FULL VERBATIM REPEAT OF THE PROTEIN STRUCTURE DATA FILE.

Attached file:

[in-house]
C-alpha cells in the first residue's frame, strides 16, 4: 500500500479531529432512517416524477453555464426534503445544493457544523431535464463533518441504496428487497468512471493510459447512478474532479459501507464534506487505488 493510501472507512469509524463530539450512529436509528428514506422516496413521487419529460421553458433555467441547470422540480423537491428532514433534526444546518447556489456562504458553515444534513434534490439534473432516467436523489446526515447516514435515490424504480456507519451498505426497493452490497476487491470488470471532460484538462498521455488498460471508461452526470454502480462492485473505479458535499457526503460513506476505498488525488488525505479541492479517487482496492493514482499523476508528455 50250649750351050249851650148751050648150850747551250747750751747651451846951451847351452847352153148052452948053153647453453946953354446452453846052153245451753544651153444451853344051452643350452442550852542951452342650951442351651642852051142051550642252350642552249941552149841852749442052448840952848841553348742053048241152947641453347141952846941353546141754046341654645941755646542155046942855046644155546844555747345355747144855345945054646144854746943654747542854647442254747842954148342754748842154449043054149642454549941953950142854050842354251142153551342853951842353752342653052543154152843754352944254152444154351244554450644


[in-house]
C-alpha cells in the first residue's frame, strides 16, 4: 500500500479531529432512517416524477453555464426534503445544493457544523431535464463533518441504496428487497468512471493510459447512478474532479459501507464534506487505488 493510501472507512469509524463530539450512529436509528428514506422516496413521487419529460421553458433555467441547470422540480423537491428532514433534526444546518447556489456562504458553515444534513434534490439534473432516467436523489446526515447516514435515490424504480456507519451498505426497493452490497476487491470488470471532460484538462498521455488498460471508461452526470454502480462492485473505479458535499457526503460513506476505498488525488488525505479541492479517487482496492493514482499523476508528455 50250649750351050249851650148751050648150850747551250747750751747651451846951451847351452847352153148052452948053153647453453946953354446452453846052153245451753544651153444451853344051452643350452442550852542951452342650951442351651642852051142051550642252350642552249941552149841852749442052448840952848841553348742053048241152947641453347141952846941353546141754046341654645941755646542155046942855046644155546844555747345355747144855345945054646144854746943654747542854647442254747842954148342754748842154449043054149642454549941953950142854050842354251142153551342853951842353752342653052543154152843754352944254152444154351244554450644